Why are consultants so valuable to companies? Because they are a fresh set of eyes. They come into a company unpersuaded by that company’s culture and history, and they take a look at things. From the financials to the workflow to the interior décor, an outside consultant can make suggestions that someone from within would never have noticed.
That’s what I love so much about studying the Bible with new and non-believers who grew up outside the church and Christian culture. Their perspective is totally unlike mine. They are not into the same reading routines that I am. They don’t hear a story from the Bible and react to it like I do.
Today, I joined a small Bible study/discussion of new (and not-yet) believers. I loved what I heard from those who were just beginning to learn the words and stories of the Bible. They were very excited and passionate about it. The stories seemed so interesting. And they challenged me.
Have you ever sat in a Sunday School class and listened as the lesson was taught, just sort of glossing over the details and happily (or sleepily) nodding as a tidy point was made? When the passage starts to meander from the primary lesson and the teacher/leader says something comfortable and Christian like “Jesus,” or “God is good,” or “and so we should love our neighbor,” do you grunt or “amen” or wake up because it’s time to move to the next room? That didn’t happen in this group today.
We read the stories of Jesus calling some of His disciples. After a portion of it, the person leading the study made the point that “Jesus always called the disciples, they didn’t find him.” One of the ladies in the study quickly responded, “no he didn’t.” And indeed, when she re-read John 1:35-37, it clearly states that two disciples of John followed Jesus, and then he turned and asked what they were doing. I loved that she used her brain and stated what was obviously before her. I fear I turn mine off way too often in similar settings.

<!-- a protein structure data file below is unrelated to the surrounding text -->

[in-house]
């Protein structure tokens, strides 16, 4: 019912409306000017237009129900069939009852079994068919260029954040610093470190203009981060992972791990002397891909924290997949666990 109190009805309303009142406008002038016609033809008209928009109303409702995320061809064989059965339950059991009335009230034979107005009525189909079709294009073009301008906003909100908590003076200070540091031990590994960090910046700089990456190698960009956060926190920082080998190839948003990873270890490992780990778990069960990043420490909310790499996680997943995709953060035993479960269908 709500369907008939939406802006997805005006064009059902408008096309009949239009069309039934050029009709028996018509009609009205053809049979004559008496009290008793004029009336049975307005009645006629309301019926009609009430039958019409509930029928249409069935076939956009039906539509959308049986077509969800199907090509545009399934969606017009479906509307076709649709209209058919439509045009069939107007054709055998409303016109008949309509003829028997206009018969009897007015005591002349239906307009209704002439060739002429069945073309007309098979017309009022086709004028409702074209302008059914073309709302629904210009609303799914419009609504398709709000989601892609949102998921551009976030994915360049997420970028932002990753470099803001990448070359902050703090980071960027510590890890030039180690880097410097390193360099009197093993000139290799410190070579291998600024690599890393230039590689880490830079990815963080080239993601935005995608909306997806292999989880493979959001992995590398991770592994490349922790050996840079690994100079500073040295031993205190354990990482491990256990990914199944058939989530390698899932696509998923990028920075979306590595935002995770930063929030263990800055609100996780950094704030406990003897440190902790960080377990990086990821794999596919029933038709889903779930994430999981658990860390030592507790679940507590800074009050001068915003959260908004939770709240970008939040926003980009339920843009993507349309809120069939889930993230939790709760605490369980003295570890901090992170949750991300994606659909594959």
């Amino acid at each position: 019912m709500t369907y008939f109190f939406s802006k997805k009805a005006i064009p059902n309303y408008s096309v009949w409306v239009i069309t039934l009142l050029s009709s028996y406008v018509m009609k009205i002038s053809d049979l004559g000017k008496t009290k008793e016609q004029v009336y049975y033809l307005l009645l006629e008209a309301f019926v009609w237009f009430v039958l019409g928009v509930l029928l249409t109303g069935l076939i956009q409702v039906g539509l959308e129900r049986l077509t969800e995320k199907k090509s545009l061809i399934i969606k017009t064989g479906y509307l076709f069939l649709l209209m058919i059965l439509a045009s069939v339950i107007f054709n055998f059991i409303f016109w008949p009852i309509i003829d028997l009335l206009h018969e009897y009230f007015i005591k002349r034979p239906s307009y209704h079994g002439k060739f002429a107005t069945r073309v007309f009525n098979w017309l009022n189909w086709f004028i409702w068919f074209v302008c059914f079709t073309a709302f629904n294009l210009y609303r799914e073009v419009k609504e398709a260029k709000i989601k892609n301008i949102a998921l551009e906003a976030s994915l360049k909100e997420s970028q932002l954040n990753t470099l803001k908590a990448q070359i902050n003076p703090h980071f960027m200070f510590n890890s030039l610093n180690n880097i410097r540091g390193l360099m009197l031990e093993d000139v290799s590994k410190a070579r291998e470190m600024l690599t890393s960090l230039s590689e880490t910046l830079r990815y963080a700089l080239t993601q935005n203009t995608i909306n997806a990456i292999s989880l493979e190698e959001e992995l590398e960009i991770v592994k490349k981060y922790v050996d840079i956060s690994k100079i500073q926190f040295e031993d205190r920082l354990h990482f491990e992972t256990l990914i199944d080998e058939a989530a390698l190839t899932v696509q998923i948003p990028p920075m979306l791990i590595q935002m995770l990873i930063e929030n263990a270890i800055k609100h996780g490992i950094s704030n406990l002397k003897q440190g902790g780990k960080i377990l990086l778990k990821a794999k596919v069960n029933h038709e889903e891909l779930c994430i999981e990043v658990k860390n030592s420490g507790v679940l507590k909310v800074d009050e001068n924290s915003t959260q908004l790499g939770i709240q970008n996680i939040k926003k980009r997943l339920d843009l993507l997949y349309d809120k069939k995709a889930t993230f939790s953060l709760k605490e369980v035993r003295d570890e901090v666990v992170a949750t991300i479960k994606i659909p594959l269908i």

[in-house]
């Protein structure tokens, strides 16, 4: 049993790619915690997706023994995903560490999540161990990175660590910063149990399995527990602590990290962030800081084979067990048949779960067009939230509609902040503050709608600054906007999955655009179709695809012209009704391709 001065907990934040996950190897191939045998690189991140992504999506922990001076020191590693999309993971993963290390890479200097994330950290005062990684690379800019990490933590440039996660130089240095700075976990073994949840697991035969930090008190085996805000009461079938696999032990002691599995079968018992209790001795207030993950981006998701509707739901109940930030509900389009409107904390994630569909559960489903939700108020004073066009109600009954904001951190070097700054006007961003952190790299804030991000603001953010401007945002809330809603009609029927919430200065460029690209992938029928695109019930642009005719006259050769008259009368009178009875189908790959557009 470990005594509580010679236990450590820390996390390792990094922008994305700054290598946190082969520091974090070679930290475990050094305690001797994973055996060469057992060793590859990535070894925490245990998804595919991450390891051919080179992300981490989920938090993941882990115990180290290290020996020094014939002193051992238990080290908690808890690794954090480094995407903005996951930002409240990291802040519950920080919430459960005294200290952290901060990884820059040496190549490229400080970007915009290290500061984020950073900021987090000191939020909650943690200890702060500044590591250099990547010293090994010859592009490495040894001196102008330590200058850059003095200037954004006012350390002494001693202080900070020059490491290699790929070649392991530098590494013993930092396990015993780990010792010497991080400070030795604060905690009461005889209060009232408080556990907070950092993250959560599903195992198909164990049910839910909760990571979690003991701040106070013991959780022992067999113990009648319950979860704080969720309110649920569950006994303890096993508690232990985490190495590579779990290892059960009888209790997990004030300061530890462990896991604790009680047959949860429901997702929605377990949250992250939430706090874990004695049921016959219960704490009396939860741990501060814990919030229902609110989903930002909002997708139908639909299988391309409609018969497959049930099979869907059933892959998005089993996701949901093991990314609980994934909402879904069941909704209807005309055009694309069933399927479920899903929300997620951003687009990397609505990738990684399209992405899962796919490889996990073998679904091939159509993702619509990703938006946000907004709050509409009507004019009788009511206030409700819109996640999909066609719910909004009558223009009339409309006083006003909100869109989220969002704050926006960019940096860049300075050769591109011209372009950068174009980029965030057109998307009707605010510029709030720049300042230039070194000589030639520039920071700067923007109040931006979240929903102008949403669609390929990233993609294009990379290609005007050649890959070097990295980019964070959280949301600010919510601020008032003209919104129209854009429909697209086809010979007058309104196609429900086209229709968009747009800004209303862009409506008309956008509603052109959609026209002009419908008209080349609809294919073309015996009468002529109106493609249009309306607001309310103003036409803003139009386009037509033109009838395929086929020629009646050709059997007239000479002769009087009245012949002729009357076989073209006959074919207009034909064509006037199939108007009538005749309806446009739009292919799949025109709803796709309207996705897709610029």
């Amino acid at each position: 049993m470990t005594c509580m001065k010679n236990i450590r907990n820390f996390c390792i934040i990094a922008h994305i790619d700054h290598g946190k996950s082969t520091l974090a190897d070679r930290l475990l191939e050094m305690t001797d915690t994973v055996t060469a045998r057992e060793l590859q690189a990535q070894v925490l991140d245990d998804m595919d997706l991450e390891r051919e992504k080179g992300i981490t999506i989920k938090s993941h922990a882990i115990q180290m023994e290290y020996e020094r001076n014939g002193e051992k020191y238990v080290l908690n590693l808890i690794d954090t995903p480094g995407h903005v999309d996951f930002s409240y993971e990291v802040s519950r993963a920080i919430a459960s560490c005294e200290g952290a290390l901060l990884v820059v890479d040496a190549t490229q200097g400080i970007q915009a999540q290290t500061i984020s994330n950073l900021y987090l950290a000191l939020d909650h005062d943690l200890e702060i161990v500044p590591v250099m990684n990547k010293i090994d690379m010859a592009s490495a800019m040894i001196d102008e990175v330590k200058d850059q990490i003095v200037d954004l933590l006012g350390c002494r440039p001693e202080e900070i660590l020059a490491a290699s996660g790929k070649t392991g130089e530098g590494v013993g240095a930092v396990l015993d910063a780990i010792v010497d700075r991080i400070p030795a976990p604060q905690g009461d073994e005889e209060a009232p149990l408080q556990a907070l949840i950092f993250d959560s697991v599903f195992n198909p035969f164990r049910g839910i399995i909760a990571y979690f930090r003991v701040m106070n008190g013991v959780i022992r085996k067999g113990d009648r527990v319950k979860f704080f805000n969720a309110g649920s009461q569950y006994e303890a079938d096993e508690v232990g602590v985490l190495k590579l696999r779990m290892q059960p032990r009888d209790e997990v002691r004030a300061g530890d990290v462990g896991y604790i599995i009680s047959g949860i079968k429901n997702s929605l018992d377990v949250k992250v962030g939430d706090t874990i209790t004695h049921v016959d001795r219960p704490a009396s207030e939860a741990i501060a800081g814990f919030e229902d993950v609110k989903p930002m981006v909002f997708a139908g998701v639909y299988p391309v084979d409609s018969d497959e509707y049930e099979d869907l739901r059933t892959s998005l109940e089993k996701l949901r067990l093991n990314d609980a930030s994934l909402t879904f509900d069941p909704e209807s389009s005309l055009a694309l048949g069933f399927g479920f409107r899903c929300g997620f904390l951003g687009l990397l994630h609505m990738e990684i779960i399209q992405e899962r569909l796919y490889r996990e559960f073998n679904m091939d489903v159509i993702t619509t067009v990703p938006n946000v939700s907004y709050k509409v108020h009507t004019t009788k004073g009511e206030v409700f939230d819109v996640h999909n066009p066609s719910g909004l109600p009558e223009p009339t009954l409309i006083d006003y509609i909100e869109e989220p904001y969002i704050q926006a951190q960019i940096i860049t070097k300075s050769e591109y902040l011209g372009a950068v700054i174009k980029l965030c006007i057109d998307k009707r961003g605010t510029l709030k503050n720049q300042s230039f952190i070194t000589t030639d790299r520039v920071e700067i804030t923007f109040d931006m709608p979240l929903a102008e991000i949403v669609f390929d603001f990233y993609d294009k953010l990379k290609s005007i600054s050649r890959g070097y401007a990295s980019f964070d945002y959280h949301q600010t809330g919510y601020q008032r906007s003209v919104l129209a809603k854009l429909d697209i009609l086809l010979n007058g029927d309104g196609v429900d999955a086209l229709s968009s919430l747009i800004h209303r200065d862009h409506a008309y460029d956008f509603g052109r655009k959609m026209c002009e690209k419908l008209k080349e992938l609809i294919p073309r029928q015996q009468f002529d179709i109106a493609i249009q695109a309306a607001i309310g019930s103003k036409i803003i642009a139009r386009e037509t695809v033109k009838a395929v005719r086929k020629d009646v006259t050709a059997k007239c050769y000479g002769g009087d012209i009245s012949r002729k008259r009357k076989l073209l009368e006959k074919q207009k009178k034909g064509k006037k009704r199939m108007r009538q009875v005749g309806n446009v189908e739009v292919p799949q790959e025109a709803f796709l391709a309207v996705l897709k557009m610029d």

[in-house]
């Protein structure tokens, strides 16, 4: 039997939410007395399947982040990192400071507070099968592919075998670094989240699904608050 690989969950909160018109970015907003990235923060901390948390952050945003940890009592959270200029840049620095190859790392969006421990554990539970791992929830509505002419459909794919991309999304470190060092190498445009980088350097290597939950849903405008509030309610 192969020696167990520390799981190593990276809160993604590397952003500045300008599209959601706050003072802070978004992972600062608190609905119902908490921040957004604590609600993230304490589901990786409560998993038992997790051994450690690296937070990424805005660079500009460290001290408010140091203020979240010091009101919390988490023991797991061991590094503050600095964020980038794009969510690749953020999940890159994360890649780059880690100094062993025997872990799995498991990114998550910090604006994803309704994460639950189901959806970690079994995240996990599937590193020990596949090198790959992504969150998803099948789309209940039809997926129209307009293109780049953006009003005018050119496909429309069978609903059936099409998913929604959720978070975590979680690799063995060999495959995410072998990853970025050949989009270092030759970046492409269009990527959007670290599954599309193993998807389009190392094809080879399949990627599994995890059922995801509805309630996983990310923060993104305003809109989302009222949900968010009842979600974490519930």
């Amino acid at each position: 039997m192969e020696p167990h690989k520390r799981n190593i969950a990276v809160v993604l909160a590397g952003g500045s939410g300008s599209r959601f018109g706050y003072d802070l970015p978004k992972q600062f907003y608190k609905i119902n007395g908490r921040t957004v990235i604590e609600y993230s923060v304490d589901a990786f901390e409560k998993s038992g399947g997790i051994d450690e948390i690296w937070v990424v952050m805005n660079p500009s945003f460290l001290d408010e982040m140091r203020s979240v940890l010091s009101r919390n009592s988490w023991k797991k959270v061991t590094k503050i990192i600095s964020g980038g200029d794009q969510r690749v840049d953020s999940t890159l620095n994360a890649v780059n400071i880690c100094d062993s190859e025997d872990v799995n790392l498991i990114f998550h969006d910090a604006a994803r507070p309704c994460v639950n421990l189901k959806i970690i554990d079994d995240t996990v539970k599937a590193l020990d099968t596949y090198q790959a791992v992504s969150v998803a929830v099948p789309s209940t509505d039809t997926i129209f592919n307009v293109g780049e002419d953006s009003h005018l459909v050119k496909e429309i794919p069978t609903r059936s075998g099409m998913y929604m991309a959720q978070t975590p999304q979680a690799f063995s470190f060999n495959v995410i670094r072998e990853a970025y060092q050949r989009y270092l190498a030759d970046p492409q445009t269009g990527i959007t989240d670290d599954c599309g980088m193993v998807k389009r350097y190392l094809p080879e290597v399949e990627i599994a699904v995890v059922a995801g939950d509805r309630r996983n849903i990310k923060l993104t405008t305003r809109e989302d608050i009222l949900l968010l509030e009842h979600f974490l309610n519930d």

Then one of the study participants asked, “what’s the deal with all this name-changing?” I know I’ve studied passages before and thought nothing more than, “oh another new name, a new beginning, a religious thing to do.” But this time the question came with the perfect name for the language. I quickly thought through the particular example we were reading and was excited to share it. Jesus gave Simon the name ‘Peter’. In French, the name Peter is Pierre. And pierre is also the same word for ‘stone’. Indeed, the foreshadowing of the name Pierre/Peter is brilliant, as Pierre/Peter later became the first stone on which the Church was built. And the Church is made up of people, Pierres, not stones, pierres. Cool, huh? Interested in why Abram became Abraham, Sarai became Sarah, Jacob - Israel, or Saul - Paul? Look ‘em up!
Then my favorite moment of today’s study came when we read the story from John 1:35-51 in Matthew 4:18-22. Both are the story of Jesus calling Andrew and Simon Peter (and a few others) to be his disciples. Only one problem: the two stories are nothing alike. Seriously. Read them. And the group I was with today was quick to point that out. If you’re like me and grew up in church hearing these stories and the truth that the Bible is infallible and never contradicts itself, then you can probably skim right through the two passages and not even notice the glaringly obvious. This group went home today without getting a good answer to the question of how that could be. And what excites me about that is that some of them will likely read it again and again. And think. And pray. And I can’t wait to see what they have to say next week.
Couldn’t we all learn a bit if we stepped back, took a simple honest look at our Bibles, and were willing to question what we read instead of accept clichés that are repeated over and over in bookstores and go-through-the-motions Bible studies?